E M BOUNDSWhen faith ceases to pray, it ceases to live.

Talking to men for God is a great thing, but talking to God for men is greater still.

The Church is looking for better methods; God is looking for better men.

Men are God’s method. The church is looking for better methods; God is looking for better men.

Prayer is not learned in a classroom but in the closet.

God shapes the world by prayer. Prayers are deathless. They outlive the lives of those who uttered them.

A prepared heart is much better than a prepared sermon. A prepared heart will make a prepared sermon.

Talking to men for God is a great thing, but talking to God for men is greater still. He will never talk well and with real success to men for God who has not learned well how to talk to God for men

Preaching never edifies a prayerless soul.

The preacher must have, “bonds of a servant with the spirit of a king, a king in high, royal, independent bearing, with the simplicity and sweetness of a child.

The prayers of God’s saints strengthen the unborn generation against the desolating waves of sin and evil.

The more praying there is in the world, the better the world will be; the mightier the forces against evil everywhere.

The Word of God is the fulcrum upon which the lever of prayer is placed, and by which things are mightily moved.

Trouble and prayer are closely related. Trouble often drives men to God in prayer, while prayer is but the voice of men in trouble.

What the Church needs to-day is not more machinery or better, not new organizations or more and novel methods, but men whom the Holy Ghost can use — men of prayer, men mighty in prayer. The Holy Ghost does not flow through methods, but through men. He does not come on machinery, but on men. He does not anoint plans, but men — men of prayer.

The soul which has come into intimate contact with God in the silence of the prayer chamber is never out of conscious touch with the Father; the heart is always going out to Him in loving communion, and the moment the mind is released from the task upon which it is engaged, it returns as naturally to God as the bird does to its nest.

All God’s plans have the mark of the cross on them, and all His plans have death to self in them…. But men’s plans ignore the offence of the cross or despise it. Men’s plans have no profound, stern or self-immolating denial in them. Their gain is of the world.

The church is not a democracy in which we have chosen God, but a theocracy in which He has chosen us. The church is the only society in the world that never loses any of its members, even by death. The church upon its knees would bring heaven upon the earth.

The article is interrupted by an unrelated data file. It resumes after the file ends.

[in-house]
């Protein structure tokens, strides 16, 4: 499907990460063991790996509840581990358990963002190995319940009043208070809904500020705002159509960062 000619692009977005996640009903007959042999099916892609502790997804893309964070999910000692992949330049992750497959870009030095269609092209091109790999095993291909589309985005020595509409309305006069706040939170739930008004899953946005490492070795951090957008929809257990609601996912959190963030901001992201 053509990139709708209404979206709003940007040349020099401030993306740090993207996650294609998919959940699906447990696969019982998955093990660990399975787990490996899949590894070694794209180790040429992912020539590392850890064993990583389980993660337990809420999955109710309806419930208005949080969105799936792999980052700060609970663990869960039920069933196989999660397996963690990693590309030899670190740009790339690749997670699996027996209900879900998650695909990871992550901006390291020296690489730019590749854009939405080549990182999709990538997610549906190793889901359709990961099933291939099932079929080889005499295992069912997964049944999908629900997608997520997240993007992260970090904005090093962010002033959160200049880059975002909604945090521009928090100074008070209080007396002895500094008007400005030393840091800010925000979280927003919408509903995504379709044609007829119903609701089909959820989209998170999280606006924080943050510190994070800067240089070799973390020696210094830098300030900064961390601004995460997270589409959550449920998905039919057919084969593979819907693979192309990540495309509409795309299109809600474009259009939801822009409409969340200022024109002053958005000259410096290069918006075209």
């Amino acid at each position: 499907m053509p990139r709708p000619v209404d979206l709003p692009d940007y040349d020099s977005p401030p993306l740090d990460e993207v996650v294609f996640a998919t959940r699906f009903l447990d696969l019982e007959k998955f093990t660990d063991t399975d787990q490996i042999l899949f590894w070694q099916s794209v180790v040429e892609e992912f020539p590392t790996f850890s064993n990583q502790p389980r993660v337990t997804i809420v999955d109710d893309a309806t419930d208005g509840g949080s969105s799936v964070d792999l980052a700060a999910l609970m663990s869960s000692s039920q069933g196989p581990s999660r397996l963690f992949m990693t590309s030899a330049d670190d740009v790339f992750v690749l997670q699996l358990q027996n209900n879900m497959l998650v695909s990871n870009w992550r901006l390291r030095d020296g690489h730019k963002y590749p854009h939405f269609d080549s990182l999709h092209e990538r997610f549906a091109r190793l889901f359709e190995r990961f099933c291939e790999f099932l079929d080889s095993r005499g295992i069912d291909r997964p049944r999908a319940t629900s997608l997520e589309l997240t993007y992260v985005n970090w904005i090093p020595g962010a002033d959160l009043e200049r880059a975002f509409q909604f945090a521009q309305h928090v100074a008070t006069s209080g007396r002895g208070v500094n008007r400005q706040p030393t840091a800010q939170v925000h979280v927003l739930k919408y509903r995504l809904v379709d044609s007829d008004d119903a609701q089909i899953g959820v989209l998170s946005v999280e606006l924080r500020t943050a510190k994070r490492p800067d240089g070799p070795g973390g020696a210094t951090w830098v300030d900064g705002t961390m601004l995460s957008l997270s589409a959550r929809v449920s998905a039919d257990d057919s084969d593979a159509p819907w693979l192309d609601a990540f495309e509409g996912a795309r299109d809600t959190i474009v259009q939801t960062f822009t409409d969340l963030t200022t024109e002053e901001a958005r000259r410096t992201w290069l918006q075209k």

If two angels were to receive at the same moment a commission from God, one to go down and rule earth’s grandest empire, the other to go and sweep the streets of its meanest village, it would be a matter of entire indifference to each which service fell to his lot, the post of ruler or the post of scavenger; for the joy of the angels lies only in obedience to God’s will.

Spiritual work is taxing work, and men are loath to do it. Praying, true praying, costs an outlay of serious attention and of time, which flesh and blood do not relish.

If we would have God in the closet, God must have us out of the closet. There is no way of praying to God, but by living to God.

Prayer, in one phase of its operation, is a disinfectant and a preventive. It purifies the air; it destroys the contagion of evil.

Public prayers of are of little value unless they are founded on or followed up by private praying.

We cannot talk to God strongly when we have not lived for God strongly. The closet cannot be made holy to God when the life has not been holy to God.

Importunity is a condition of prayer. We are to press the matter, not with vain repetitions, but with urgent repetitions. We repeat, not to count the times, but to gain the prayer. We cannot quit praying because heart and soul are in it. We pray “with all perseverance.” We hang to our prayers because by them we live. We press our pleas because we must have them, or die.

Prayer puts God’s work in his hands-and keeps it there.

Prayer, like faith, obtains promises, enlarges their operation, and adds to the measure of their results.

The men who have done the most for God in this world have been early on their knees. He who fritters away the early morning, its opportunity and freshness, in other pursuits than seeking God will make poor headway seeking Him the rest of the day. If God is not first in our thoughts and efforts in the morning, He will be in the last place the remainder of the day.

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